Dancehall to the world, Jolly Boys take Europe, Young Artists Awards

FIRST DANCEHALL MOVIE FOR NOVEMBER RELEASE

A new Jamaican film is set to do for Dancehall what THE HARDER THEY COME did to take Reggae to the world. A DANCE FOR GRACE, winner of the Reggae Film Festival Honour Award for Jamaican Feature Film announced it will premiere in November at Kingston’s Carib Cinema after a VIP Launch October 23. Already previewers have acclaimed this J-American look at the controversial music genre, saying it is a big screen showcase that highlights the dancers, the dance moves and the hit-making tunes that fuel its popularity and inspire its fans, while totally ignoring the negative associations.

“A Dance For Grace” is a dance drama for all age groups with a primary focus on young adults between the ages of 13-35. the film tells the story of a group of teenagers from a small, rural town in Georgia who decide to enter a national dance contest in the hope of using the prize money to fund a life-saving operation for one of their town’s most beloved citizens—a woman named Grace.

Their effort to save Grace leads the group of high schoolers to their Jamaican born dance teacher, Ricky Myers, a reformed drug dealer, who teaches them a Reggae Dancehall routine to enter the contest. To experience the culture and learn the dance firsthand, they all travel to the birthplace of Reggae:  Jamaica! As the contest draws closer, Ricky’s past has caught up with him….. and the stakes get even higher. The once closely-knit community is in turmoil! The dance is now on…but will they win and save Grace?!!!

The groups arrival and presence in Jamaica is recorded by scenes of their visits to noted attractions and beauty spots, and lessons on Jamaican history and culture. But the most important Jamaican scenes of A DANCE FOR GRACE are set in the midnight world of dancehall, filmed at Passa Passa and other venues where dance crews perform their synchronized routines, competing with other crews for the video spotlight. The action of these scenes is well edited to the pulsing beat of Dancehall artists including Erup, Ding Dong and DeMarco, with several songs written specially for the film. The film also features scenes from the US dance competition of several dances by the group, as well as routines from other competing teams.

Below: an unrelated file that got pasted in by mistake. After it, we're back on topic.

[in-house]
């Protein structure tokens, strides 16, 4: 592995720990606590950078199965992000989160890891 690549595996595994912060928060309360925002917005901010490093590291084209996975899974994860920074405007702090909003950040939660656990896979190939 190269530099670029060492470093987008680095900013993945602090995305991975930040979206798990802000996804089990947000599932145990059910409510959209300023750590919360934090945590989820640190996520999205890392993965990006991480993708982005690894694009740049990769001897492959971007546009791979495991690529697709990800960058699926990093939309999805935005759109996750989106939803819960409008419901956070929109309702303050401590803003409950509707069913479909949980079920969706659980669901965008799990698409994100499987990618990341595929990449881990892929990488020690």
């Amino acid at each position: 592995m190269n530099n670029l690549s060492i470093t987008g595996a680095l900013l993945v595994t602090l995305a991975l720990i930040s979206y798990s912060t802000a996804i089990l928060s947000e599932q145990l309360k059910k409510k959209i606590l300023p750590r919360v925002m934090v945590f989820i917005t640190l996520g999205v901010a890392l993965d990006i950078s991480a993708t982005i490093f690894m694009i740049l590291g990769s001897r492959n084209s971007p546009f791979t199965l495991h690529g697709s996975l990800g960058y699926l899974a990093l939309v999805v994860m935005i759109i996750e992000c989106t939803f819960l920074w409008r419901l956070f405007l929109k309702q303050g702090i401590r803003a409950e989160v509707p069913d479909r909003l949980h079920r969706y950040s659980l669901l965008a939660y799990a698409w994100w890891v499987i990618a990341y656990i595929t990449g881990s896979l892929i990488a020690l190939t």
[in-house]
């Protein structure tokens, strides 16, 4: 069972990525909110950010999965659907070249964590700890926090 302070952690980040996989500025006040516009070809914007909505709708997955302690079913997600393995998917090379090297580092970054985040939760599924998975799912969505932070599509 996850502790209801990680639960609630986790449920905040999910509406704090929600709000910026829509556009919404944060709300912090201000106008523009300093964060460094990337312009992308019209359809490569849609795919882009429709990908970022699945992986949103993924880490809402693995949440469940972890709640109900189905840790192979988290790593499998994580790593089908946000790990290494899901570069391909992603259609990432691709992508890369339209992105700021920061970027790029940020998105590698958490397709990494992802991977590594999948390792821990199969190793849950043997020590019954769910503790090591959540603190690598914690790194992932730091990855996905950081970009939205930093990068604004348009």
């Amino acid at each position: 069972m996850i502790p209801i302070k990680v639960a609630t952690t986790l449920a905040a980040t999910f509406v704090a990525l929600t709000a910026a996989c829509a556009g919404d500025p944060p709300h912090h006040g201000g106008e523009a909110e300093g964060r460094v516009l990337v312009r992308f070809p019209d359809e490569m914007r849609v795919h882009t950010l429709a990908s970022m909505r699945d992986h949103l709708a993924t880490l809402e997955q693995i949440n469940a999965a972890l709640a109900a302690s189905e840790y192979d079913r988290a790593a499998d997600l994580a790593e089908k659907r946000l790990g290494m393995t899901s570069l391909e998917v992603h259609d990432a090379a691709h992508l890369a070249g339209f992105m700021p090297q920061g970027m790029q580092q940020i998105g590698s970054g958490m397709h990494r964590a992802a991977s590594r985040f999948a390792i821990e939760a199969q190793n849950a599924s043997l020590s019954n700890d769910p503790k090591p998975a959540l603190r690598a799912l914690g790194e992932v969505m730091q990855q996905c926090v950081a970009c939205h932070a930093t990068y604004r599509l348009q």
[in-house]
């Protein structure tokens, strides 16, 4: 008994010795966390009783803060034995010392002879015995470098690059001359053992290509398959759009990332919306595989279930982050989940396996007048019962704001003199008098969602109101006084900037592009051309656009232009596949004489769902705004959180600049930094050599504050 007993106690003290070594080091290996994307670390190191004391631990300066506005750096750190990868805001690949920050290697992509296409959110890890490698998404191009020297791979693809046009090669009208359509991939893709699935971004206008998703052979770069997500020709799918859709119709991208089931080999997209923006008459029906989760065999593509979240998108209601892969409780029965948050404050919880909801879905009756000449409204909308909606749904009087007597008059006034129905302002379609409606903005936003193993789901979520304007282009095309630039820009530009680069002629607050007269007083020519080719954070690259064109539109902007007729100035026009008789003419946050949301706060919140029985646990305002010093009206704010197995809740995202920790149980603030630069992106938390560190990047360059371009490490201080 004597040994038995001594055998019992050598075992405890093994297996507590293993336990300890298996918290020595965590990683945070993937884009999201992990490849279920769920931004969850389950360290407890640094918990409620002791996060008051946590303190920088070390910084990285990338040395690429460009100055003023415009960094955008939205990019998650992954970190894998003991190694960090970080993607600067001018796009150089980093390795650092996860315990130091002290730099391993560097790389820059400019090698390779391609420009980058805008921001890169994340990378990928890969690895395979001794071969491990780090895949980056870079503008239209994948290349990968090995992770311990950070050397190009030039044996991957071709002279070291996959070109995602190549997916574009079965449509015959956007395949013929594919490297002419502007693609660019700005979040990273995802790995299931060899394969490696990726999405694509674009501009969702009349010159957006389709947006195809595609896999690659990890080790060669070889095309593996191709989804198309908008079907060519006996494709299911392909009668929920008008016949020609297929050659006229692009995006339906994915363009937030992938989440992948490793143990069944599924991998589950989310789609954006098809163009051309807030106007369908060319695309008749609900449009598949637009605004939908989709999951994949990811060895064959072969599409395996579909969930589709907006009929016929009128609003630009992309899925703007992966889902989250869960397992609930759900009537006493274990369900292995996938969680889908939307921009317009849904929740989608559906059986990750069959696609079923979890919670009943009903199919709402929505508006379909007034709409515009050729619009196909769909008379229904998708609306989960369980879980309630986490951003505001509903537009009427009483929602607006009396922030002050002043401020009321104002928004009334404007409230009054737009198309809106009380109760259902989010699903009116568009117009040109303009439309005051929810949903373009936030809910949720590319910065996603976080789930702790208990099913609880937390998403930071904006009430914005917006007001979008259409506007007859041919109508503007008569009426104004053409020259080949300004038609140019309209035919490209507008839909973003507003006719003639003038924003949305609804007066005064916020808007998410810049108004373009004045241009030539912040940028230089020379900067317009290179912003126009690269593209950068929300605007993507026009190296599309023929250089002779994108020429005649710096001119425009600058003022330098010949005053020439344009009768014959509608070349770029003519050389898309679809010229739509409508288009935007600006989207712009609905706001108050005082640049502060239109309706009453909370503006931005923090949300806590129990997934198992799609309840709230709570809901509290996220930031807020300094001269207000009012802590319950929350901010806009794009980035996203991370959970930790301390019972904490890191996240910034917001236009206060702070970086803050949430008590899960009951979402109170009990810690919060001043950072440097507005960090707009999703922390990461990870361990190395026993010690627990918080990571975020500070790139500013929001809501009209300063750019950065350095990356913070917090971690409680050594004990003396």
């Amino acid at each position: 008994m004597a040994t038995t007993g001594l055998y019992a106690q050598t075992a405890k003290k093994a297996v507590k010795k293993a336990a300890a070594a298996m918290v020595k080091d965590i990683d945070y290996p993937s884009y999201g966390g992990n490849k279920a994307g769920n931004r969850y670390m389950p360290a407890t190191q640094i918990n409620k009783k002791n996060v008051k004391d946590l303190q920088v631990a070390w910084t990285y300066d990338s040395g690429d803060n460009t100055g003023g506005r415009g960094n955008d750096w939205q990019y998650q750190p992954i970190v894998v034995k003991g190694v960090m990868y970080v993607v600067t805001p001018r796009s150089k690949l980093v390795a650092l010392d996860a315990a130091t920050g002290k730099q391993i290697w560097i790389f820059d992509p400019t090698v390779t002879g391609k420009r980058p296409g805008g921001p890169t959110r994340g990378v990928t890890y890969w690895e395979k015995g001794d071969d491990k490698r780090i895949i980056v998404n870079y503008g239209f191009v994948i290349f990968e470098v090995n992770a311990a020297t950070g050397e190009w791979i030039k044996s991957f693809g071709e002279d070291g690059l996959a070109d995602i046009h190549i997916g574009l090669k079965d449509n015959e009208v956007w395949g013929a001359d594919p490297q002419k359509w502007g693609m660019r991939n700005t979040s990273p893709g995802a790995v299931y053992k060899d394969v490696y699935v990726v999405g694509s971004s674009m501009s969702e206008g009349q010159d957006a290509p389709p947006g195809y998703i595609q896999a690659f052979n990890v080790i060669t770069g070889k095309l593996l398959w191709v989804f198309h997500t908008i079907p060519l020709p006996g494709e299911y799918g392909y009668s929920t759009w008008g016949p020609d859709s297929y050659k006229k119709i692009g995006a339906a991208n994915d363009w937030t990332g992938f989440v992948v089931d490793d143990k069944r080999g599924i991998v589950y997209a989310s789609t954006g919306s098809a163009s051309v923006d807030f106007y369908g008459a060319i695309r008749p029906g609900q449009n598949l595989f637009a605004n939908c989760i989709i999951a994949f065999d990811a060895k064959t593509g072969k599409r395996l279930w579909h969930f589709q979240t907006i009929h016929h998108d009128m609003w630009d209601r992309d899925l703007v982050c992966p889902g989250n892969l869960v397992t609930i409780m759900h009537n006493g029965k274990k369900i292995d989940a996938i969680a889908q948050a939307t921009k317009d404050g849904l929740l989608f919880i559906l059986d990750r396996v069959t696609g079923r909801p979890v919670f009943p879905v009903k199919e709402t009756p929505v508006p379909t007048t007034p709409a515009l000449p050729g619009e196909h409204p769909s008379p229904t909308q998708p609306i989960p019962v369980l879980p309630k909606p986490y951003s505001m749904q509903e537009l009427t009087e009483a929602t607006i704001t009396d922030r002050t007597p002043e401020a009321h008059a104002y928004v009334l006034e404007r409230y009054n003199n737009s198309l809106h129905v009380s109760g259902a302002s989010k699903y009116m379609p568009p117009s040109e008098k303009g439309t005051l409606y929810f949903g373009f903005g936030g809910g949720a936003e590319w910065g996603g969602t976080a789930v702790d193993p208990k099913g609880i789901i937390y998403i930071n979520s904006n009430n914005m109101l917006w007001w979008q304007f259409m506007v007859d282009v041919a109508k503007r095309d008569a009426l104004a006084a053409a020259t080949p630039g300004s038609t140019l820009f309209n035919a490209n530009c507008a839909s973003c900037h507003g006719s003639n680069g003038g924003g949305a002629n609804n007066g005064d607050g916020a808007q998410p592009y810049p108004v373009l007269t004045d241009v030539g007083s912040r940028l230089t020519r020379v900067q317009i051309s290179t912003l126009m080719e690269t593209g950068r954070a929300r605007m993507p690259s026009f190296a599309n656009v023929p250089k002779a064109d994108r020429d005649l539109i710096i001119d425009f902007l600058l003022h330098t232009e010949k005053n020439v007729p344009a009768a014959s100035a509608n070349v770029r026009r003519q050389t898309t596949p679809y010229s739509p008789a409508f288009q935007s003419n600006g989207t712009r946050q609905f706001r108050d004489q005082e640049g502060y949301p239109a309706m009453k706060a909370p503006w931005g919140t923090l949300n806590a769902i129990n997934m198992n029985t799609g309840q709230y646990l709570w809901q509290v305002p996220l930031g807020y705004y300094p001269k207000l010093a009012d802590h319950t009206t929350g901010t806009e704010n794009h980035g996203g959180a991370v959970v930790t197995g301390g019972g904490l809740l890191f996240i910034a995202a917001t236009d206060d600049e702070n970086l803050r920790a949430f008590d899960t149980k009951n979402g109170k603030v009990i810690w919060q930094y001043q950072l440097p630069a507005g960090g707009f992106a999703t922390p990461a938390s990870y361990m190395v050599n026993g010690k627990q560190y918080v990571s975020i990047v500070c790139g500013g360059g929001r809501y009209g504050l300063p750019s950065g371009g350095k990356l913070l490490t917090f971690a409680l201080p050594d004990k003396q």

Filmed in the USA and Jamaica, A DANCE FOR GRACE is written by Jamaican Junior Powell and produced by Tower Isle Productions. Co producers are Orville Matherson, who also plays “Ricky” the lead character, Joan Edwards, a Jamaican corporate finance manager and Dale Foti, US co-producer. In addition to winning awards at February’s Reggae Film Festival where the film also won the Honour Award for Actor Orville Matherson, the film won the Silver Ace Award at the Las Vegas Film Festival 2010 and has premiered at the New York International Film & Video Festival and the Belize International Film Festival and the European Film Market, Berlin.

With plans to promote the film pre-release at upcoming dancehall events with prizes and giveaways, plus a VIP launch featuring a guest list of dancehall celebrities and dance crews, the film is certain to capture the attention of music fans in Jamaica and do a great job of promoting the musical genre globally.

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SUPERPLUS UNDER 40 ARTIST OF THE YEAR

Artists Tricia Gordon Johnston, Monique Lofters, Wayne Chen, Gilou Bauer, Winner Gerard Hanson

A sedate gallery of art lovers gathered last Tuesday at the Mutual Gallery, New Kingston for the announcement of the winner of the 2010 SuperPlus Under 40 Artist of the Year Competition. Works by the three finalists adorned the gallery walls, each artist presenting works contrastingly different from the others.